Ernest & Celestine
A mouse and a bear prove families come in all sizes
Do you fear the big bad bear?
Since babyhood, mouse Celestine (Mackenzie Foy: The Conjuring) has been warned by her elderly guardian (90-year-old Lauren Bacall: The Forger) to avoid bears. Mouse society lives in intricate cities in the sewers, just below a bear metropolis. Mice venture topside only at night, sending their young ones to search bear dwellings for useful items.
One of the procurers, Celestine is too curious to accept the tales of evil bears on faith. She’s enamored with the large bears and interested in their world. She dreams of meeting a bear, maybe making a friend.
Celestine gets her wish when happenstance traps the little mouse like a rat in a trash can. Her savior is Ernest (Forest Whitaker: The Butler), a down-on-his-luck bear in search of a quick meal. At first, he proves the Big Bad Bear stories true, trying to snap up Celestine in his massive jaws.
But Celestine isn’t as easy to eat as Ernest hopes. She offers her ursine attacker a deal: She’ll help him find delicious treats if he stops trying to digest her. Celestine shows Ernest how to break into a candy store, where he feasts on marshmallows, honey and taffy.
Soon, Ernest and Celestine team up for another heist, this one on her behalf. As the interspecies Bonnie and Clyde become a wanted duo in both their worlds, Ernest retreats to his hibernation cabin until the heat dies down. Alone in the world, Celestine decides that a gruff and grumbly bear is better company than the police.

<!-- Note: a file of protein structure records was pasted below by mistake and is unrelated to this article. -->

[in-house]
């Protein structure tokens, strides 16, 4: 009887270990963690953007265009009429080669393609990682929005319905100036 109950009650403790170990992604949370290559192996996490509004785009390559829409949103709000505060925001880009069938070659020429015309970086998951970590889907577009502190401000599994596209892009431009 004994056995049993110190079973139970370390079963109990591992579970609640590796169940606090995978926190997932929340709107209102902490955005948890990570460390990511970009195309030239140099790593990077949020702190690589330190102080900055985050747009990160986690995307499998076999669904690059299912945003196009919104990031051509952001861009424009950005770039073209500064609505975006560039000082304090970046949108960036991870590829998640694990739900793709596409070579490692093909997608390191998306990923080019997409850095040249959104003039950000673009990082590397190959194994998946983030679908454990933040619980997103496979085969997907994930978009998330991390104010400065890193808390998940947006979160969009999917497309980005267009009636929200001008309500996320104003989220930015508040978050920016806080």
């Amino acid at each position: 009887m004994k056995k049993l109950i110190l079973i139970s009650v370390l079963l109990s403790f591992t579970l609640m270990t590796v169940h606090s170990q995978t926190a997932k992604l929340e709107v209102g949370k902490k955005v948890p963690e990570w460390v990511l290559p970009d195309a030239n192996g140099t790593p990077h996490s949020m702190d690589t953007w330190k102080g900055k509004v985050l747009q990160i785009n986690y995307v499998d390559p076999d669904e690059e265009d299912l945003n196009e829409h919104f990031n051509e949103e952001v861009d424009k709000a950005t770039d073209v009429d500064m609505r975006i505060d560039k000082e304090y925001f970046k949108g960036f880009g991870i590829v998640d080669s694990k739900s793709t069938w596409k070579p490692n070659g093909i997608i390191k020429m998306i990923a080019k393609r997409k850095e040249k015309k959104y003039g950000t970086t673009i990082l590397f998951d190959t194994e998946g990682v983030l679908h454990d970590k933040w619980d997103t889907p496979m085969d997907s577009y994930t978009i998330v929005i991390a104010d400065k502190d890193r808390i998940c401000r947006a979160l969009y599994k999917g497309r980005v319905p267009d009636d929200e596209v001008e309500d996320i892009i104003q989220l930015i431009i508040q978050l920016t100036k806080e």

At first, neither is happy with this living arrangement, but the odd couple eventually forms a family dynamic. Celestine brings out nurturing and selfless qualities in Ernest. In turn, Ernest admires Celestine’s artistic ability and encourages her to paint.
But will an interspecies police force ruin their happy home?
Based on the popular Belgian children’s books, Ernest and Celestine is a delightful animated film about avoiding society’s labels and finding a family that fits you. Filled with visual gags and sly humor, it’s a film to charm all ages.
The movie takes a painterly approach to animation, eschewing slick 3D graphics for a watercolor palate. The animation, which is often minimalist, lets you focus on the characters and makes the movie seem like a literary illustration sprung from the page.
Originally released in Europe with French dialog, this version is by directors Stéphane Aubier, Vincent Patar and Benjamin Renner, who carefully cast American actors to dub the story. Whitaker’s low growling voice makes him an inspired choice for Ernest. Film fans will also appreciate the voice of the 90-year-old Bacall, who is commanding and funny as a slightly deranged mouse matriarch.
You’ll have to go Baltimore or D.C. to catch this one, but it’s worth the trip. C’est Merveilleux!